Children in Somalia to receive new vaccination against deadly diseases

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UNICEF has been going to great lengths to ensure children under five are vaccinated against measles, polio, diphtheria and whooping cough.

Nearly 500,000 children born in Somali every year are to benefit from a new vaccine which will protect them from five potentially fatal childhood diseases.

The new Pentavalent vaccine will protect children against diphtheria, tetanus, whooping cough, Hepatitis B and Haemophilus influenzae, which is a bacteria that causes meningitis and pneumonia, among other diseases.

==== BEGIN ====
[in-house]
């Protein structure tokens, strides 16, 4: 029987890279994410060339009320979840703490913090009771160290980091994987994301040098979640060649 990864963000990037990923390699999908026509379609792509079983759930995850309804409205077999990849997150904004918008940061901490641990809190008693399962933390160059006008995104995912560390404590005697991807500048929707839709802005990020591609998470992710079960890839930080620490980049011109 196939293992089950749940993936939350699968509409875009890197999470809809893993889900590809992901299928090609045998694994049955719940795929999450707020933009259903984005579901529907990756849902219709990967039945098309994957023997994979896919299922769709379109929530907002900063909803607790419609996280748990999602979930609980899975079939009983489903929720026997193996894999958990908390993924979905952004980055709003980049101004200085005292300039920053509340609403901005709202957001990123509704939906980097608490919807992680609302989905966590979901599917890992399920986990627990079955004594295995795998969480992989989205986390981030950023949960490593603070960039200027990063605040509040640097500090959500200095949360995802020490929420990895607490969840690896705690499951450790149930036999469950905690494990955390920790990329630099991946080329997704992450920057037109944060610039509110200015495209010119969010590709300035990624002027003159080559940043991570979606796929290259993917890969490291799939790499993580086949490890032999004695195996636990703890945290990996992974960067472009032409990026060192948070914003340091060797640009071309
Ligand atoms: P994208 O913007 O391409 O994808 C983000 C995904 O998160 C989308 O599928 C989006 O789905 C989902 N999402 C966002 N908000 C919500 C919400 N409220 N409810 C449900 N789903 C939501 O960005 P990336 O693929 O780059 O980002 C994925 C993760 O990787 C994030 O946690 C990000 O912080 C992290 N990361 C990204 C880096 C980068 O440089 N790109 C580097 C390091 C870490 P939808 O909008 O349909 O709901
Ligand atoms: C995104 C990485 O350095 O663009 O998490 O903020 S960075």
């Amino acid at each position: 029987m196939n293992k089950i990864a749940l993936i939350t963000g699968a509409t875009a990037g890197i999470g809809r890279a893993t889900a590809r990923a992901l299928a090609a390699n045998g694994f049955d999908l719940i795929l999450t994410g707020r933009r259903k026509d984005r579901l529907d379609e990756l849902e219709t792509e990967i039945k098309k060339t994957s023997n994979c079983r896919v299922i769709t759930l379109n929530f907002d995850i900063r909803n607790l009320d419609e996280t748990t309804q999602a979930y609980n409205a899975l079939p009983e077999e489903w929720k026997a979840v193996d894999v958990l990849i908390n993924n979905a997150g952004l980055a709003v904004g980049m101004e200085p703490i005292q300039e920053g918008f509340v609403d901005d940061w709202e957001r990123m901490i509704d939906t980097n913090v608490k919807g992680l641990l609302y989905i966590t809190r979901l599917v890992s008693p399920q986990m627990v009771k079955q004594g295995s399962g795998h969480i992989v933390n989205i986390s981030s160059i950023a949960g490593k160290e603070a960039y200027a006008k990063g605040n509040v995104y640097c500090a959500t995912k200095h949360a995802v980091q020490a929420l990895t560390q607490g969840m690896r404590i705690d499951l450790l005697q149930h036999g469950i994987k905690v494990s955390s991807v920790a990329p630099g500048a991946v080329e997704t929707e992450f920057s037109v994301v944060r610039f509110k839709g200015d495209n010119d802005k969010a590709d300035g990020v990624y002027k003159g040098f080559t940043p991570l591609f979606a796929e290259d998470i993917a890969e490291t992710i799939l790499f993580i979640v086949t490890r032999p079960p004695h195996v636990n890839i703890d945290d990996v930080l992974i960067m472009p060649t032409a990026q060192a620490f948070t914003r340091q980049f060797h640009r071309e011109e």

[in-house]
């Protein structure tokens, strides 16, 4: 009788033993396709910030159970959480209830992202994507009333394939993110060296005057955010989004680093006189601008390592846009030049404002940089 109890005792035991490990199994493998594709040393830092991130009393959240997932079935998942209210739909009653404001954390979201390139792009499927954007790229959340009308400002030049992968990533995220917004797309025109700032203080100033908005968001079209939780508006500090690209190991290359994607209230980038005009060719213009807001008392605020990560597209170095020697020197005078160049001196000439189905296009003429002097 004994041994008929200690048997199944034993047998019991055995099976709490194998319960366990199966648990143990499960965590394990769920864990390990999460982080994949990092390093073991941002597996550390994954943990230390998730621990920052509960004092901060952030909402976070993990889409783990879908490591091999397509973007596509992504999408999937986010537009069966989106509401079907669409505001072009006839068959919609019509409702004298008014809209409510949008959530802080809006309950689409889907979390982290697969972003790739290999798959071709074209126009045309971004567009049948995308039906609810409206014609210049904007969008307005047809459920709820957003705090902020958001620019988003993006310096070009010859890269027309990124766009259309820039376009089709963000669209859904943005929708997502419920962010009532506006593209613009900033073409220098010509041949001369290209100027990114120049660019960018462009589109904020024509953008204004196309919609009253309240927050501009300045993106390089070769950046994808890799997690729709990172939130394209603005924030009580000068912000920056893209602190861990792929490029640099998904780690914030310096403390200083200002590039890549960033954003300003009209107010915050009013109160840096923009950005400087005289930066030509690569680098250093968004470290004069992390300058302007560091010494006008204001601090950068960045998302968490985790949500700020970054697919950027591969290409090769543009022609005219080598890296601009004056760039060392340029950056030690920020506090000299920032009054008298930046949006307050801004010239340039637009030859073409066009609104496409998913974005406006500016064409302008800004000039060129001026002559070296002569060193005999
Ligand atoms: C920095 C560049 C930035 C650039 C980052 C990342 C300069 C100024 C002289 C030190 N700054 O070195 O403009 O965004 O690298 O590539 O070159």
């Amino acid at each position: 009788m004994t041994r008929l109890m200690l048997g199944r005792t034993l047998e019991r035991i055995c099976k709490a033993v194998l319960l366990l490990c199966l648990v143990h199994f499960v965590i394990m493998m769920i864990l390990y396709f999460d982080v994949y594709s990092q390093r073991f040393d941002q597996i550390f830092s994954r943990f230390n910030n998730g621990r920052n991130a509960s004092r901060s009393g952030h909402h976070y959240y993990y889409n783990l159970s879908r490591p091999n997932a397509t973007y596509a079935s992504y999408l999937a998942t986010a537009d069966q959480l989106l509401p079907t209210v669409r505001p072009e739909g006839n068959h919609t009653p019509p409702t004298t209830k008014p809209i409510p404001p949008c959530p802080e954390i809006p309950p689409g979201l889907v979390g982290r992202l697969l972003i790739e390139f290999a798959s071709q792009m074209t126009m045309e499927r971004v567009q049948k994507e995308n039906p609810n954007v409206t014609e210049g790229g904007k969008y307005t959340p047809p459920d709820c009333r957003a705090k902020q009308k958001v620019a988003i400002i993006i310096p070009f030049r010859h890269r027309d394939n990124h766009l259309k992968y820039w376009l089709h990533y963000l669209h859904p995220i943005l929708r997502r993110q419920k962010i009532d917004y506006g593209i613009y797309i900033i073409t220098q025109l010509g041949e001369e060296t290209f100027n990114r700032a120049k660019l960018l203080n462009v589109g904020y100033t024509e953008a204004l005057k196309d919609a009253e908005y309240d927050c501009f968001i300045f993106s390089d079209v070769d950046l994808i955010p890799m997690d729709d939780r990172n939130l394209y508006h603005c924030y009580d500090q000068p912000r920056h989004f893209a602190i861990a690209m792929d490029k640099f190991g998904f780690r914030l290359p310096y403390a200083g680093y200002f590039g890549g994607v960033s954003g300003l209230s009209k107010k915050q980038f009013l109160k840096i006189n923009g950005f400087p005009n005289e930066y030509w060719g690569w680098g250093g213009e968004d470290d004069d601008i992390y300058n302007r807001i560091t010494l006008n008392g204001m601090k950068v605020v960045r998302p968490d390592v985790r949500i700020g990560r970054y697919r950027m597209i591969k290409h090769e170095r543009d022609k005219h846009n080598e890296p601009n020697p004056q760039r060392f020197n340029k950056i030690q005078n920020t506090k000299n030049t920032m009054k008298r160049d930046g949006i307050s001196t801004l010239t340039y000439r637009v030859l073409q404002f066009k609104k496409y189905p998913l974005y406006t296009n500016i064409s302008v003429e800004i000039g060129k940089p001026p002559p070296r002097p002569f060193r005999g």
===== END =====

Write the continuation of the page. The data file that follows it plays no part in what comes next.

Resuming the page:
The United Nations Children's Fund (UNICEF) says the on going conflict in Somalia has destroyed the health system resulting in the country having some of the worst health indicators in the world.

The agency says one out of every five Somali children die before their fifth birthday.

UNICEF's representative in Somalia Sikander Khan says the new vaccine will help break the cycle of unnecessary deaths amongst children in Somalia.

"I sincerely believe that we will make that difference and we will shift that paradigm that has been in existence in this country for children for the past 20 or so years."

UNICEF, the World Health Organization (WHO) and the GAVI Alliance are providing more than 1.3 million doses of the vaccine to Somalia for 2013.

Each child will require three doses of the vaccine.

Patrick Maigua, United Nations Radio, Geneva.

Duration 1.12″

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